Travels Through Time #12 – Daisy Dunn, AD 79

This episode takes us back to AD 79, where we join Pliny the Younger as he witnesses one of the ancient world's most shocking events: the eruption of Mount Vesuvius.

History Today | Published in 29 May 2019

Travels Through Time Pliny the Younger_Vesuvius

Author and classicist Daisy Dunn introduces us to Pliny the Elder and Pliny the Younger; two characters whose lives reveal so much about ancient Rome.

Early one afternoon in the year AD 79, a 17-year-old Pliny the Younger looked out from the window of his villa across the Bay of Naples. He saw a great cloud, ‘both strange and enormous in appearance’, rising from the top of a hill over the landscape of Campania. He was about to witness the eruption of Mount Vesuvius.

The hours that followed were full of drama and tragedy. Pliny decided against joining his uncle – the naval commander and writer Pliny the Elder – on his fateful rescue mission across the bay, only to find himself caught up in a mass evacuation as panicking crowds fled the burning mountain.


Travels Through Time. Tailored tours of the past. 
Travels Through Time is presented by bestselling historian, Peter Moore. In each episode we are joined by an expert guest, to journey to the time and place of their choice. Enjoy a ringside view of history as never before, with the action described by those who understand it best. Browse other episodes in this series here.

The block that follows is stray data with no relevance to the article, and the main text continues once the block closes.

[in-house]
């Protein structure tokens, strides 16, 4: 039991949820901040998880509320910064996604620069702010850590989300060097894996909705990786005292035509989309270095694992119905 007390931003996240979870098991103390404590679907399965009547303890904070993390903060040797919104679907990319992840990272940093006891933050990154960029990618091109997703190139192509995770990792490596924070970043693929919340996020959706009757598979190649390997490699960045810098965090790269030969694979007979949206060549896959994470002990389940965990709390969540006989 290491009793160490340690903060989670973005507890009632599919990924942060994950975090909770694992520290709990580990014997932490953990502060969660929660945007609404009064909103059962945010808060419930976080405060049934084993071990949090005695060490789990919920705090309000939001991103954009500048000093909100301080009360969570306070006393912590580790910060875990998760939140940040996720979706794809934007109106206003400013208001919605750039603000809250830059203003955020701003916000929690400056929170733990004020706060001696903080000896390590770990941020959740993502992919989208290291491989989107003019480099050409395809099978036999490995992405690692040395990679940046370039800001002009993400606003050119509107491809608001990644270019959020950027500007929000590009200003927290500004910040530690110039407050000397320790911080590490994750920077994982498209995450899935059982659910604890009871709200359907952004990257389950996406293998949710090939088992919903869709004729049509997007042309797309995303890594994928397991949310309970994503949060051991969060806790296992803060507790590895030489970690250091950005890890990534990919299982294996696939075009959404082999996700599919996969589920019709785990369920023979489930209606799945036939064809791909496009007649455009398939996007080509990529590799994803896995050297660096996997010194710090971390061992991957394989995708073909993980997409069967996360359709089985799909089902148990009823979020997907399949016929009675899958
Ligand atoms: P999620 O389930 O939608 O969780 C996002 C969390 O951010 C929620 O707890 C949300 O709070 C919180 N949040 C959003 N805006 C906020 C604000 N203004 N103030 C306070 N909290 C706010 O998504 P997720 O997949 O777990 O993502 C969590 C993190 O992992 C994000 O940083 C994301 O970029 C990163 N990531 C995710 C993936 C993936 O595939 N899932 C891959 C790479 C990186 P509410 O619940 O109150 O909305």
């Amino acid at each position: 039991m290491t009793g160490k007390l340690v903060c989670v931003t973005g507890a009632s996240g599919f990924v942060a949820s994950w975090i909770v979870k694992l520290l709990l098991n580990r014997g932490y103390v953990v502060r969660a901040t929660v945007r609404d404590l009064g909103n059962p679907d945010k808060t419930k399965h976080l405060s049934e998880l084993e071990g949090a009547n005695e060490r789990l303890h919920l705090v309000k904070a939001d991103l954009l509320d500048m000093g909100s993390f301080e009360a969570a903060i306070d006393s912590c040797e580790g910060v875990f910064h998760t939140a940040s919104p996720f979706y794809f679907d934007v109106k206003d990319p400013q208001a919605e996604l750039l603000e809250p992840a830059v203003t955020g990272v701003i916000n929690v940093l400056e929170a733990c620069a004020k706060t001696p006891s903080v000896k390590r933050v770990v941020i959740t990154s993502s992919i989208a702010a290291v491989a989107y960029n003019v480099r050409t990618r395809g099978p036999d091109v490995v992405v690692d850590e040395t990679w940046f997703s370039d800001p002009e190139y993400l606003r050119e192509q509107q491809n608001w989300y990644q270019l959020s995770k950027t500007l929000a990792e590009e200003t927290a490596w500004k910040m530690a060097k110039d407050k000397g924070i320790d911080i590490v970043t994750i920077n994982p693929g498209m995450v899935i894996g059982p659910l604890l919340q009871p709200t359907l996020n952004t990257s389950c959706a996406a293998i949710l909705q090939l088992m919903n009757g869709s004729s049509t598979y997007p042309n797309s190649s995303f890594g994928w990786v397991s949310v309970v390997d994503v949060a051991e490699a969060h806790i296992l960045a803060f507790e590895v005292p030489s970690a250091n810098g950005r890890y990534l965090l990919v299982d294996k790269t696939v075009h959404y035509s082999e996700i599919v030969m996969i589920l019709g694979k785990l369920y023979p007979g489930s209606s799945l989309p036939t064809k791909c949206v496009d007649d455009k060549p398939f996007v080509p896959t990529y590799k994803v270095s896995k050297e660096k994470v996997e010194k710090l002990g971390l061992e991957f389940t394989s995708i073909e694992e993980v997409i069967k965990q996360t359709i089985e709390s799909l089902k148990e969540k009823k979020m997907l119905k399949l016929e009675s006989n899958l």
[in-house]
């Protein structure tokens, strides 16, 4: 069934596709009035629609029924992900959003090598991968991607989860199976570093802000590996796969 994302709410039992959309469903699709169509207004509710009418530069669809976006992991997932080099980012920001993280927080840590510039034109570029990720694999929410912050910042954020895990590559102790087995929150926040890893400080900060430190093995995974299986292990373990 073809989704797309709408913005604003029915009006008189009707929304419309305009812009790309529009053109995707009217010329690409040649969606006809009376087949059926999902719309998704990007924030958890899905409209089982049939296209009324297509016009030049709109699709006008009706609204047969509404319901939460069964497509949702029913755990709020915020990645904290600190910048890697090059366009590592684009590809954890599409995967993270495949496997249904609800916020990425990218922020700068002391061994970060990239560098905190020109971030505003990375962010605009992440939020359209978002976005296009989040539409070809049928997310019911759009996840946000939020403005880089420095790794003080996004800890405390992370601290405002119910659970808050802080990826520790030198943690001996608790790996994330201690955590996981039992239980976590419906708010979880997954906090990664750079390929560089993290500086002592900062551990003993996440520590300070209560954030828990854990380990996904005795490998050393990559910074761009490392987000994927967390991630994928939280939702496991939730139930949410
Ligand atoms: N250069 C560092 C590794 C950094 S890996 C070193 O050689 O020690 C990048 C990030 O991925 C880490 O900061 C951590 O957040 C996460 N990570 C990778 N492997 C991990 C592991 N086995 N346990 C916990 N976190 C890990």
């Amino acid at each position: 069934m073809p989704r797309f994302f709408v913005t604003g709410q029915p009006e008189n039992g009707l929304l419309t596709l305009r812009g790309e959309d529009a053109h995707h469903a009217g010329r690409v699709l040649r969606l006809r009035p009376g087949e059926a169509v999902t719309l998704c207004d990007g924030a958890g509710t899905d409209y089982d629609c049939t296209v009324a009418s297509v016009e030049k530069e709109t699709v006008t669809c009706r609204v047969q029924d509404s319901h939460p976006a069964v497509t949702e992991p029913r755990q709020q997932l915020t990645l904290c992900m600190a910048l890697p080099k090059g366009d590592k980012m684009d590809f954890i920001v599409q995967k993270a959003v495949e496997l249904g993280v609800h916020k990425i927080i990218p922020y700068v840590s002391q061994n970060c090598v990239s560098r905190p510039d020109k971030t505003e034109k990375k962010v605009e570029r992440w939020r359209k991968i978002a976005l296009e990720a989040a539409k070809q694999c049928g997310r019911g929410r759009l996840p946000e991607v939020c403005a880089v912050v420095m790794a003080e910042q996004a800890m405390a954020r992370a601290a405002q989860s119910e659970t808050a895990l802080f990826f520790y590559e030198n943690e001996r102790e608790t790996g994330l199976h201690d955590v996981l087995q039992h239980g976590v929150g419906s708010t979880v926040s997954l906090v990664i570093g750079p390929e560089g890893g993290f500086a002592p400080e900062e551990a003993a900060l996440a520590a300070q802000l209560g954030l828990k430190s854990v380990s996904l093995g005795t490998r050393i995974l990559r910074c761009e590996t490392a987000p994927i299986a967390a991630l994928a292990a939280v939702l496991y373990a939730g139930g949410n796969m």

How to listen
You can listen to Travels Through Time here on our site in the player above, or on iTunesSpotifyPodbean and Acast. There is also an RSS feed.

Further reading: related articles from the History Today archive

Before and After the Volcano Blows
Daisy Dunn
A new exhibition at the British Museum on the aftermath of the eruption of Vesuvius in AD 79 raises questions about the relationship between past and present, says Daisy Dunn.

Causes of the Early Persecutions
Bruce Eastwood
Popular suspicion rather than imperial policy, writes Bruce S. Eastwood, was responsible for making Christians the scapegoats for natural catastrophes in the Roman Empire.

The Small Gardens of Pompeii 
Wilhelmina Jashemski
Wilhelmina F. Jashemski visists the heart of the Pompeian house: the garden. While some gardens were splendid and spacious, others were crammed into minute courtyards “no larger than a professor's desk,” but rich with flowers and enclosed by painted walls.